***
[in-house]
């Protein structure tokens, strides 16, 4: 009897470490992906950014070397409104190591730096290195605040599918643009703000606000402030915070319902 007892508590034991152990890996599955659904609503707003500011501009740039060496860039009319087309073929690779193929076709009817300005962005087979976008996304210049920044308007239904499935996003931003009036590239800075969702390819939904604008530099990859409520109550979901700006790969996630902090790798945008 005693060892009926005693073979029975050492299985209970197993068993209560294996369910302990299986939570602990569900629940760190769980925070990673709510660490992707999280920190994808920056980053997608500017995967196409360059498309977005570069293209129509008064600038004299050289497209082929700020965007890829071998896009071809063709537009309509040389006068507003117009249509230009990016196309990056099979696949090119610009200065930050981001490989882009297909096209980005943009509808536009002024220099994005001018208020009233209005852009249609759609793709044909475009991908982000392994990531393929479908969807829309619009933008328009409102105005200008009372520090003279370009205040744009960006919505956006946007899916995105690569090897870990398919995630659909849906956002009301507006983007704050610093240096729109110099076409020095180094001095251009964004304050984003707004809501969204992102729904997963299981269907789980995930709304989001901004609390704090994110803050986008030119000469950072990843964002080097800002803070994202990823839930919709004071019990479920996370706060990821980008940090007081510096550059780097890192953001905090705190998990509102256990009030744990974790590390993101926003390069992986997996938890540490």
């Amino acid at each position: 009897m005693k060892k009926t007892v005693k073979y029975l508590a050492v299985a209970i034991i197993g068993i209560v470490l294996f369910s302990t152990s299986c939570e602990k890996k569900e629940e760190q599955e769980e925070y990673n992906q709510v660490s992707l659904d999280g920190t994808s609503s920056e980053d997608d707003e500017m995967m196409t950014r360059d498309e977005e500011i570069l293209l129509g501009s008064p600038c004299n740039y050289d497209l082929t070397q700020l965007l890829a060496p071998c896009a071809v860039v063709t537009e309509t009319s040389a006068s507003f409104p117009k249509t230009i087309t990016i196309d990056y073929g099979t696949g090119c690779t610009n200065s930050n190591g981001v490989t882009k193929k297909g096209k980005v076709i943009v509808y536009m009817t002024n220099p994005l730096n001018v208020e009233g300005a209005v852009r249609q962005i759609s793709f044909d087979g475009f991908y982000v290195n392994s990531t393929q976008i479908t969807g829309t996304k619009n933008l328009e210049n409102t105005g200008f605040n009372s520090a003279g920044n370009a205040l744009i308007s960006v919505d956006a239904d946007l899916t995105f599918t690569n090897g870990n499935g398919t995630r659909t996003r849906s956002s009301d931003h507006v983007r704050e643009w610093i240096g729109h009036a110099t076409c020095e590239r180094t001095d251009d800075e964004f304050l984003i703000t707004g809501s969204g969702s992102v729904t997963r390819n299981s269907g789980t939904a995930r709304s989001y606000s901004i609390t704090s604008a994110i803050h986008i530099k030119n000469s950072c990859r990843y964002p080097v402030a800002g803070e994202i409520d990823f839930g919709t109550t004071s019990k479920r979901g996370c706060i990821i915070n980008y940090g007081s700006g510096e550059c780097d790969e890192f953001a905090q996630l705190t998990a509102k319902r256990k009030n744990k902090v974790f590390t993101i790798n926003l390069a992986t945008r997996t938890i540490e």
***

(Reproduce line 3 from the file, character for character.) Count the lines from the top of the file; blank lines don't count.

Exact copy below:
């Amino acid at each position: 009897m005693k060892k009926t007892v005693k073979y029975l508590a050492v299985a209970i034991i197993g068993i209560v470490l294996f369910s302990t152990s299986c939570e602990k890996k569900e629940e760190q599955e769980e925070y990673n992906q709510v660490s992707l659904d999280g920190t994808s609503s920056e980053d997608d707003e500017m995967m196409t950014r360059d498309e977005e500011i570069l293209l129509g501009s008064p600038c004299n740039y050289d497209l082929t070397q700020l965007l890829a060496p071998c896009a071809v860039v063709t537009e309509t009319s040389a006068s507003f409104p117009k249509t230009i087309t990016i196309d990056y073929g099979t696949g090119c690779t610009n200065s930050n190591g981001v490989t882009k193929k297909g096209k980005v076709i943009v509808y536009m009817t002024n220099p994005l730096n001018v208020e009233g300005a209005v852009r249609q962005i759609s793709f044909d087979g475009f991908y982000v290195n392994s990531t393929q976008i479908t969807g829309t996304k619009n933008l328009e210049n409102t105005g200008f605040n009372s520090a003279g920044n370009a205040l744009i308007s960006v919505d956006a239904d946007l899916t995105f599918t690569n090897g870990n499935g398919t995630r659909t996003r849906s956002s009301d931003h507006v983007r704050e643009w610093i240096g729109h009036a110099t076409c020095e590239r180094t001095d251009d800075e964004f304050l984003i703000t707004g809501s969204g969702s992102v729904t997963r390819n299981s269907g789980t939904a995930r709304s989001y606000s901004i609390t704090s604008a994110i803050h986008i530099k030119n000469s950072c990859r990843y964002p080097v402030a800002g803070e994202i409520d990823f839930g919709t109550t004071s019990k479920r979901g996370c706060i990821i915070n980008y940090g007081s700006g510096e550059c780097d790969e890192f953001a905090q996630l705190t998990a509102k319902r256990k009030n744990k902090v974790f590390t993101i790798n926003l390069a992986t945008r997996t938890i540490e």